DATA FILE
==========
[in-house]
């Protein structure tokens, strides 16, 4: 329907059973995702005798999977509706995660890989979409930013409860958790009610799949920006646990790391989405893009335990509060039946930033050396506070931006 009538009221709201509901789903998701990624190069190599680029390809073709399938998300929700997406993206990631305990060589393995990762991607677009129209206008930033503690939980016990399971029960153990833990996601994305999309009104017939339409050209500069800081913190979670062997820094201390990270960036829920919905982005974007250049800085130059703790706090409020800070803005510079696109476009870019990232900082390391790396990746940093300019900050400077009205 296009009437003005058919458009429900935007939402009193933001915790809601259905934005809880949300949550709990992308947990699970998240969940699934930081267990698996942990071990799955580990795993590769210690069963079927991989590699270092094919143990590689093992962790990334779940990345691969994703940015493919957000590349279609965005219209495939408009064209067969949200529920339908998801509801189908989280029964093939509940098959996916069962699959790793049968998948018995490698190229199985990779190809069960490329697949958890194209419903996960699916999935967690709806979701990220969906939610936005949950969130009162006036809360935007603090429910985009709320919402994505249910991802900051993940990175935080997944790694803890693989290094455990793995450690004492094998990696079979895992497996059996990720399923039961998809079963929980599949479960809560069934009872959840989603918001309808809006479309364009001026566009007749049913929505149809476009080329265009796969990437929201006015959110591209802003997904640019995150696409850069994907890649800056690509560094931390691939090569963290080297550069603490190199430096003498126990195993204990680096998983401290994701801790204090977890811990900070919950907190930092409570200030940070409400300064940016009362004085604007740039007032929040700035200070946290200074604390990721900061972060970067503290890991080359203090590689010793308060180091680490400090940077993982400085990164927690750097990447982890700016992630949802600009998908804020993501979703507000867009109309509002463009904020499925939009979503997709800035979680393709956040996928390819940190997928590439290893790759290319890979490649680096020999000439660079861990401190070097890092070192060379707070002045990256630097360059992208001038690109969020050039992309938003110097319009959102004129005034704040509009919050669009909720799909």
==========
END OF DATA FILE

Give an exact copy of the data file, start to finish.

[in-house]
């Protein structure tokens, strides 16, 4: 329907059973995702005798999977509706995660890989979409930013409860958790009610799949920006646990790391989405893009335990509060039946930033050396506070931006 009538009221709201509901789903998701990624190069190599680029390809073709399938998300929700997406993206990631305990060589393995990762991607677009129209206008930033503690939980016990399971029960153990833990996601994305999309009104017939339409050209500069800081913190979670062997820094201390990270960036829920919905982005974007250049800085130059703790706090409020800070803005510079696109476009870019990232900082390391790396990746940093300019900050400077009205 296009009437003005058919458009429900935007939402009193933001915790809601259905934005809880949300949550709990992308947990699970998240969940699934930081267990698996942990071990799955580990795993590769210690069963079927991989590699270092094919143990590689093992962790990334779940990345691969994703940015493919957000590349279609965005219209495939408009064209067969949200529920339908998801509801189908989280029964093939509940098959996916069962699959790793049968998948018995490698190229199985990779190809069960490329697949958890194209419903996960699916999935967690709806979701990220969906939610936005949950969130009162006036809360935007603090429910985009709320919402994505249910991802900051993940990175935080997944790694803890693989290094455990793995450690004492094998990696079979895992497996059996990720399923039961998809079963929980599949479960809560069934009872959840989603918001309808809006479309364009001026566009007749049913929505149809476009080329265009796969990437929201006015959110591209802003997904640019995150696409850069994907890649800056690509560094931390691939090569963290080297550069603490190199430096003498126990195993204990680096998983401290994701801790204090977890811990900070919950907190930092409570200030940070409400300064940016009362004085604007740039007032929040700035200070946290200074604390990721900061972060970067503290890991080359203090590689010793308060180091680490400090940077993982400085990164927690750097990447982890700016992630949802600009998908804020993501979703507000867009109309509002463009904020499925939009979503997709800035979680393709956040996928390819940190997928590439290893790759290319890979490649680096020999000439660079861990401190070097890092070192060379707070002045990256630097360059992208001038690109969020050039992309938003110097319009959102004129005034704040509009919050669009909720799909």